Ocean Circulation Drives the Variability of the Carbon System in the Eastern Tropical Atlantic

Type Article
Date 2021-03
Language English
Author(s) Lefèvre Nathalie1, Mejia Carlos1, Khvorostyanov Dmitry1, Beaumont Laurence2, Koffi Urbain3
Affiliation(s) 1 : Institut de Recherche Pour le Développement, Laboratoire d’Océanographie et du Climat Expérimentations et Approches Numériques (LOCEAN)/Sorbonne Université/Centre National de la Recherche Scientifique/Muséum National d’Histoire Naturel, 4 Place Jussieu, 75005 Paris, France
2 : Division Technique de l’Institut des Sciences de l’Univers, 1 Place Aristide Briand, 92195 Meudon, France
3 : Laboratoire des Sciences Physiques, Fondamentales et Appliquées de l’École Normale Supérieure, Abidjan 08 BP 10, Cote D’Ivoire
Source Oceans-switzerland (2673-1924) (MDPI), 2021-03 , Vol. 2 , N. 1 , P. 126-148
DOI 10.3390/oceans2010008
WOS© Times Cited 3
Note This article belongs to the Special Issue Current Advances and Challenges in Ocean Science—Feature Papers for the Founding of Oceans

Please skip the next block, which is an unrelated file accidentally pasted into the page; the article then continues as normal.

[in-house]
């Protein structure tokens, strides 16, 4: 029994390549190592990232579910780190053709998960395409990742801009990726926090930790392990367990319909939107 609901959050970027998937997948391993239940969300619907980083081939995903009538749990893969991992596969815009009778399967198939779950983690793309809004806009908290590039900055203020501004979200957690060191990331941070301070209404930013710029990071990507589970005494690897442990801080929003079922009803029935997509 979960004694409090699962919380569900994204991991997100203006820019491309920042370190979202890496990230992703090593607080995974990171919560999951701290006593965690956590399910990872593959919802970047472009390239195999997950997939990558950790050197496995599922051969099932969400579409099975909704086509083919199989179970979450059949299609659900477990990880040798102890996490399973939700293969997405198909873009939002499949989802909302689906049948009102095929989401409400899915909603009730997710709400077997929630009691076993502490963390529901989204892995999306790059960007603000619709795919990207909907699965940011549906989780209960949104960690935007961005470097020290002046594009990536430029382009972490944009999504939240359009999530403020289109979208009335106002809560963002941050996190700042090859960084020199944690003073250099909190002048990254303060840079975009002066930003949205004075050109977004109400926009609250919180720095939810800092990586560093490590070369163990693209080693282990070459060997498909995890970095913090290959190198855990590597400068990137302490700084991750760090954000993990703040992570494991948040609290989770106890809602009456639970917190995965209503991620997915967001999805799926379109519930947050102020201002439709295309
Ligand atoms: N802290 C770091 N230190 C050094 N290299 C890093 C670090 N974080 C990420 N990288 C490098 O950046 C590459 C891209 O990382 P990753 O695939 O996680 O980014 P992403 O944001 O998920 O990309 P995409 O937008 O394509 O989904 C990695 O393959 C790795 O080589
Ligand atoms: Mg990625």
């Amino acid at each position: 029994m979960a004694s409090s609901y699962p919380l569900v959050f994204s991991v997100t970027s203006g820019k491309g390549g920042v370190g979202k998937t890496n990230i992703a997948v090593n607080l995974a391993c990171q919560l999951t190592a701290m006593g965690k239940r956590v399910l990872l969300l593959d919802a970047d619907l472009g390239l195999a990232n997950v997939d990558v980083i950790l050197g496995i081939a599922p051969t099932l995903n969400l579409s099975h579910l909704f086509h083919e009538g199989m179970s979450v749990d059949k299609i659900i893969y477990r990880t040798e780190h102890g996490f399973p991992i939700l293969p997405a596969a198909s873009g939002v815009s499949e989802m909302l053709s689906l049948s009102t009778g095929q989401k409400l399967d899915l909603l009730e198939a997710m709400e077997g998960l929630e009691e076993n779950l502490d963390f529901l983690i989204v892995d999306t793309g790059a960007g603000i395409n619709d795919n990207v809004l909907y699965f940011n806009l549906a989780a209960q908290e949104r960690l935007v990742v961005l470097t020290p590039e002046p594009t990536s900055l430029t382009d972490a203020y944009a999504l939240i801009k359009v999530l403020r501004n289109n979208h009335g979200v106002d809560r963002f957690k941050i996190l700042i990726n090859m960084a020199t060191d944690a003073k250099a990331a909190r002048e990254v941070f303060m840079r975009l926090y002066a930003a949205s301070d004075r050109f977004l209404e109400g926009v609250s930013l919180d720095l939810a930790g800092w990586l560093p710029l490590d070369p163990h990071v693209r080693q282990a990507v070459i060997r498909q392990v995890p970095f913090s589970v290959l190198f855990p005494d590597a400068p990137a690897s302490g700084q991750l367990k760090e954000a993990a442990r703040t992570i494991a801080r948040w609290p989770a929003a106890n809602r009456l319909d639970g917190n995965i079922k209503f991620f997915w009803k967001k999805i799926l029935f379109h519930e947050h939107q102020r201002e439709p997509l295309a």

Keyword(s) carbon cycle, tropical Atlantic, dissolved inorganic carbon, alkalinity

The carbon system in the eastern tropical Atlantic remains poorly known. The variability and drivers of the carbon system are assessed using surface dissolved inorganic carbon (DIC), alkalinity (TA) and fugacity of CO2 (fCO2) measured in the 12° N–12° S, 12° W–12° E region from 2005 to 2019. A relationship linking DIC to temperature, salinity and year has been determined, with salinity being the strongest predictor. The seasonal variations of DIC, ranging from 80 to 120 mol kg−1, are more important than the year-to-year variability that is less than 50 mol kg−1 over the 2010–2019 period. DIC and TA concentrations are lower in the northern part of the basin where surface waters are fresher and warmer. Carbon supply dominates over biological carbon uptake during the productive upwelling period from July to September. The lowest DIC and TA are located in the Congo plume. The influence of the Congo is still observed at the mooring at 6° S, 8° E as shown by large salinity and chlorophyll variations. Nevertheless, this site is a source of CO2 emissions into the atmosphere.

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